Pug pupThe FIRST  step to indoor calmness and better behavior is to control your pup's movements in the house.

One of the biggest mistakes owners make with their dog is giving him too much freedom, too soon.

Being loose in the house should always be a privilege  that is s-l-o-w-ly earned – after  the pup matures, is 100% housebroken, is calm and quiet, has learned all the rules and routines of your household, and has no behavior issues. All of my well-behaved adult dogs are loose indoors; NONE of my puppies are.

There's no reason that a pup who is new to your household or who has behavioral issues, needs to be wandering around the house. That simply gives him more opportunities to practice undesirable behaviors. Pups who practice undesirable behaviors end up with bad habits.

I limit a dog's movements indoors until:

  • he has been in my household for at least 2 months AND is at least 10 months old AND 100% housebroken AND follows all of the routines I've set for my household.

When a dog meets those criteria, I start letting him wander around a few rooms while I'm there to supervise.  When he reaches 18-24 months old (and is still well-behaved), I start testing to see if he can be free in the house when I'm gone.

You might think that's a long time to wait. But your pup is going to be with you for 10 to 15 years. Surely you can afford to be ultra-vigilant for a few months, thereby ensuring that all the remaining years will be problem-free.

light brown spaniel lying downHow to control your pup's movements indoors

  • If he is not 100% housebroken, he should be in a crate or wire pen whenever you're not interacting with him.
  • If he is 100% housebroken, he should be restricted (with portable baby gates) to the same room you're in. Or keep him on a leash so he must follow you around the house as you do chores, or hang out with you while you watch TV or read a book or answer your email. All of which encourages calmness and the right leader-follower relationship.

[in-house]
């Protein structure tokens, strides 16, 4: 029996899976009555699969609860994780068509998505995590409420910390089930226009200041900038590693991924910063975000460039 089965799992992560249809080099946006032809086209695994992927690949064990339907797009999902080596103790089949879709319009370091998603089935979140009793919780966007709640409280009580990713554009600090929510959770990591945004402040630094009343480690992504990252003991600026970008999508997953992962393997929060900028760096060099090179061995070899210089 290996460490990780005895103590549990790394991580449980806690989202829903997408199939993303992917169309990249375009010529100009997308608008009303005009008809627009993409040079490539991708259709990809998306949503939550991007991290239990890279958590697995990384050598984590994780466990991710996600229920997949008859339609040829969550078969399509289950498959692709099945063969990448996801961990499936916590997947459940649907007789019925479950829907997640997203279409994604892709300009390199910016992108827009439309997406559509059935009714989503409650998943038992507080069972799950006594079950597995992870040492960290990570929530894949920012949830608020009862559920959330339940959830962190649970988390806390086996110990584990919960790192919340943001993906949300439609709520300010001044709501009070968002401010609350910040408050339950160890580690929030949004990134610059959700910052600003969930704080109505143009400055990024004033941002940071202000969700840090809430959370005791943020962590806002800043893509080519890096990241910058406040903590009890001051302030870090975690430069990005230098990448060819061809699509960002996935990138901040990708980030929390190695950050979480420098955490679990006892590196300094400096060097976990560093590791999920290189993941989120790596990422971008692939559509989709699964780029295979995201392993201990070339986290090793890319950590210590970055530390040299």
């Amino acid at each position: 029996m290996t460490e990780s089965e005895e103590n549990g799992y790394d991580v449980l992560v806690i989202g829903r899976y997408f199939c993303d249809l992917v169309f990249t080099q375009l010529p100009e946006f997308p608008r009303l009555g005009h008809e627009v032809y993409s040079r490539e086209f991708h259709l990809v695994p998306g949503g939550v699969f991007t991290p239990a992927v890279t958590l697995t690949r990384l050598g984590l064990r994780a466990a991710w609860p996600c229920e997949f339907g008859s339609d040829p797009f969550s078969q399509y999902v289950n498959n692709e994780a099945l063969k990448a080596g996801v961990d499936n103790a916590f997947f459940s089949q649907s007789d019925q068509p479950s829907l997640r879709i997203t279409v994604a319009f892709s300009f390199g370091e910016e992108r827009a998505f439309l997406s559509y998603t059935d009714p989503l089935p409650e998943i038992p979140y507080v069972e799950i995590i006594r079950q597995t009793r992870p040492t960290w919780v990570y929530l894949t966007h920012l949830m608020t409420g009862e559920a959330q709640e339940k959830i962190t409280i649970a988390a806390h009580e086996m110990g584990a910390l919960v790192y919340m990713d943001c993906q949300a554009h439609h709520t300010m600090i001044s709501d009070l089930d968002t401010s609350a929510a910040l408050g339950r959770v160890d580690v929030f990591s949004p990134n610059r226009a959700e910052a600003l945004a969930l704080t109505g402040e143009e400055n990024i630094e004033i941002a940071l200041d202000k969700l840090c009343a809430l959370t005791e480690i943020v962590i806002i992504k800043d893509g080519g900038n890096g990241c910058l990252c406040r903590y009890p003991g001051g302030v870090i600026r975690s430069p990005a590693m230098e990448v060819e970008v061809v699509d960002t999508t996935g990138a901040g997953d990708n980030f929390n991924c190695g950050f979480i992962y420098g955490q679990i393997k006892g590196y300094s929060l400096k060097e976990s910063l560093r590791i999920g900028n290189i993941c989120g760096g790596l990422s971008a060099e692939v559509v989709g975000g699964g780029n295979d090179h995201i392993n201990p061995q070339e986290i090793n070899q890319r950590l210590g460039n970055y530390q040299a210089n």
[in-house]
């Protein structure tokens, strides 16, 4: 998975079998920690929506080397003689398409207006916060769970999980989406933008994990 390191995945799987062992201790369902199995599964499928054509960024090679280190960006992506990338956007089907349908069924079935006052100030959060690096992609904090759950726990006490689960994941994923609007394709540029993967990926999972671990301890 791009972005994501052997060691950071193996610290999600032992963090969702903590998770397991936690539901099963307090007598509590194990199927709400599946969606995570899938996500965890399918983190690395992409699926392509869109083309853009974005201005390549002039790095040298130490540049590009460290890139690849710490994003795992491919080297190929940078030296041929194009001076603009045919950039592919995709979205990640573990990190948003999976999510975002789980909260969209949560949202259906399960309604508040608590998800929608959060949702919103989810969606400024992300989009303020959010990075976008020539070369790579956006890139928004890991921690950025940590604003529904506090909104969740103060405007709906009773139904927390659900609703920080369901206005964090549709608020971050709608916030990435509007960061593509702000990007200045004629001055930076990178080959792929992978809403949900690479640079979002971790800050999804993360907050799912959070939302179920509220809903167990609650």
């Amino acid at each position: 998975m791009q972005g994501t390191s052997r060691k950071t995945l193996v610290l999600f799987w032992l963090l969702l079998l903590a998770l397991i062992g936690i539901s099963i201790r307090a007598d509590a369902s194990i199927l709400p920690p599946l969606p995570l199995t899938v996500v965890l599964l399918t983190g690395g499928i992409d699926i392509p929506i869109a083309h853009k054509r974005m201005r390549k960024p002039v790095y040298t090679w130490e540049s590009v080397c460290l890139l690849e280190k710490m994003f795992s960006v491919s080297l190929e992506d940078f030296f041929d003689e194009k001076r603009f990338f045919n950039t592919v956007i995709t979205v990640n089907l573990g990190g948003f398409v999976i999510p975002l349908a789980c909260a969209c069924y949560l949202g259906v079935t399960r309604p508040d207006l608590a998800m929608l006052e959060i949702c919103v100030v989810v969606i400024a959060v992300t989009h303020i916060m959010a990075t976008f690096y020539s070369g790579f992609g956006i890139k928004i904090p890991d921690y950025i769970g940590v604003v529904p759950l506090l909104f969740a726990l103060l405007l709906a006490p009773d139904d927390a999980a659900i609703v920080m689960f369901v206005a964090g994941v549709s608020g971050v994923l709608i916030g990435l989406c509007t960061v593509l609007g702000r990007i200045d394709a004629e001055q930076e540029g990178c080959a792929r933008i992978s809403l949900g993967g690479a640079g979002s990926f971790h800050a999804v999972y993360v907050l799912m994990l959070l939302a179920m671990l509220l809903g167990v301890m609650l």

A pup with a leash on should be supervised at all times so he can't get the leash tangled around anything. Never leave a dog alone with a leash on!

What your pup should do when he's on leash indoors

If you're walking around, he should follow you without pulling on the leash.

If you're sitting down somewhere, place a comfy dog bed on the floor near your feet. Put a safe chew toy like a Nylabone® or Kong® toy on the bed.

Your dog can choose to:

  • lie down on the bed or floor
  • chew on the toy
  • wander around within the length of the 6-foot leash
  • or just stand there looking around
  • his choice!

Praise good behavior. If he is doing any of the above, give him a quiet, approving "Good boy."

Avoid touching and eye contact. Pups find it harder to relax if you're touching them or looking at them. Stay aware of what your dog is doing, but don't stare at him.

Correct any behavior you don't want repeated, such as:

  • Pulling on the leash
  • Barking
  • Jumping on you or anyone else
  • Trying to chase the cat
  • Chewing on anything other than his toys

Your job is to set consistent boundaries. "Yes" to this. "No" to that. When your dog sees you doing that, he recognizes that you are the trusted leader and he is the trusting follower.

Michele Welton with BuffyAbout the author: Michele Welton has over 40 years of experience as a Dog Trainer, Dog Breed Consultant, and founder of three Dog Training Centers. An expert researcher and author of 15 books about dogs, she loves helping people choose, train, and care for their dogs.

My best-selling books – now available  FREE  on my website

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book coverTeach Your Dog 100 English Words is a unique Vocabulary and Respect Training Program that will teach your adult dog to listen to you and do what you say. Click here to read for free.
book cover11 Things You Must Do Right To Keep Your Dog Healthy and Happy helps your dog live a longer, healthier life. Get my honest advice about all 11 Things before you bring home your new puppy, because some mistakes with early health care cannot be undone. Click here to read for free.